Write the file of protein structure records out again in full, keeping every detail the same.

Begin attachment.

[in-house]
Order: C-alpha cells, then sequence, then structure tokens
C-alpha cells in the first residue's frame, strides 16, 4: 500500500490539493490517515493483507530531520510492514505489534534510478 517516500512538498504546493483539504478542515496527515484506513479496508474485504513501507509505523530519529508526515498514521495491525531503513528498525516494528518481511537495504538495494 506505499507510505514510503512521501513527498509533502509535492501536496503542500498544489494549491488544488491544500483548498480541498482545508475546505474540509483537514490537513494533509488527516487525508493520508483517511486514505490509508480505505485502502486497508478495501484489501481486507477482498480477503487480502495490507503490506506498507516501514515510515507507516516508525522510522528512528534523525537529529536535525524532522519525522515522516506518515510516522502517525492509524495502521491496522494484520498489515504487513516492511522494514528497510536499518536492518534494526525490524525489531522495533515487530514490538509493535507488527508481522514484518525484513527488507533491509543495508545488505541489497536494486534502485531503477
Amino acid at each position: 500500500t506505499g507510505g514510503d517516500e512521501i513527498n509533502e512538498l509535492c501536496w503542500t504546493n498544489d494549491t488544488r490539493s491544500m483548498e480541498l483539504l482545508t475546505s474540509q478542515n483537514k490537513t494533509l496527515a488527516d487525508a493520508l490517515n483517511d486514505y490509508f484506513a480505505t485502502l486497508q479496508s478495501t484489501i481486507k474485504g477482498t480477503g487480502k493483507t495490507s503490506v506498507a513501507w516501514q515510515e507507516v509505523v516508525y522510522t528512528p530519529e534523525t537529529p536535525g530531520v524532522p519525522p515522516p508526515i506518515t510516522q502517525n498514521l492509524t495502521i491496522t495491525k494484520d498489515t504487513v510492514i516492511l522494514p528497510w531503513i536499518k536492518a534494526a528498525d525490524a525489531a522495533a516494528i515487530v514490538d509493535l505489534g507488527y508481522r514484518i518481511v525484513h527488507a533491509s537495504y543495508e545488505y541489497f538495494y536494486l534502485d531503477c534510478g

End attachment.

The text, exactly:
[in-house]
Order: C-alpha cells, then sequence, then structure tokens
C-alpha cells in the first residue's frame, strides 16, 4: 500500500490539493490517515493483507530531520510492514505489534534510478 517516500512538498504546493483539504478542515496527515484506513479496508474485504513501507509505523530519529508526515498514521495491525531503513528498525516494528518481511537495504538495494 506505499507510505514510503512521501513527498509533502509535492501536496503542500498544489494549491488544488491544500483548498480541498482545508475546505474540509483537514490537513494533509488527516487525508493520508483517511486514505490509508480505505485502502486497508478495501484489501481486507477482498480477503487480502495490507503490506506498507516501514515510515507507516516508525522510522528512528534523525537529529536535525524532522519525522515522516506518515510516522502517525492509524495502521491496522494484520498489515504487513516492511522494514528497510536499518536492518534494526525490524525489531522495533515487530514490538509493535507488527508481522514484518525484513527488507533491509543495508545488505541489497536494486534502485531503477
Amino acid at each position: 500500500t506505499g507510505g514510503d517516500e512521501i513527498n509533502e512538498l509535492c501536496w503542500t504546493n498544489d494549491t488544488r490539493s491544500m483548498e480541498l483539504l482545508t475546505s474540509q478542515n483537514k490537513t494533509l496527515a488527516d487525508a493520508l490517515n483517511d486514505y490509508f484506513a480505505t485502502l486497508q479496508s478495501t484489501i481486507k474485504g477482498t480477503g487480502k493483507t495490507s503490506v506498507a513501507w516501514q515510515e507507516v509505523v516508525y522510522t528512528p530519529e534523525t537529529p536535525g530531520v524532522p519525522p515522516p508526515i506518515t510516522q502517525n498514521l492509524t495502521i491496522t495491525k494484520d498489515t504487513v510492514i516492511l522494514p528497510w531503513i536499518k536492518a534494526a528498525d525490524a525489531a522495533a516494528i515487530v514490538d509493535l505489534g507488527y508481522r514484518i518481511v525484513h527488507a533491509s537495504y543495508e545488505y541489497f538495494y536494486l534502485d531503477c534510478g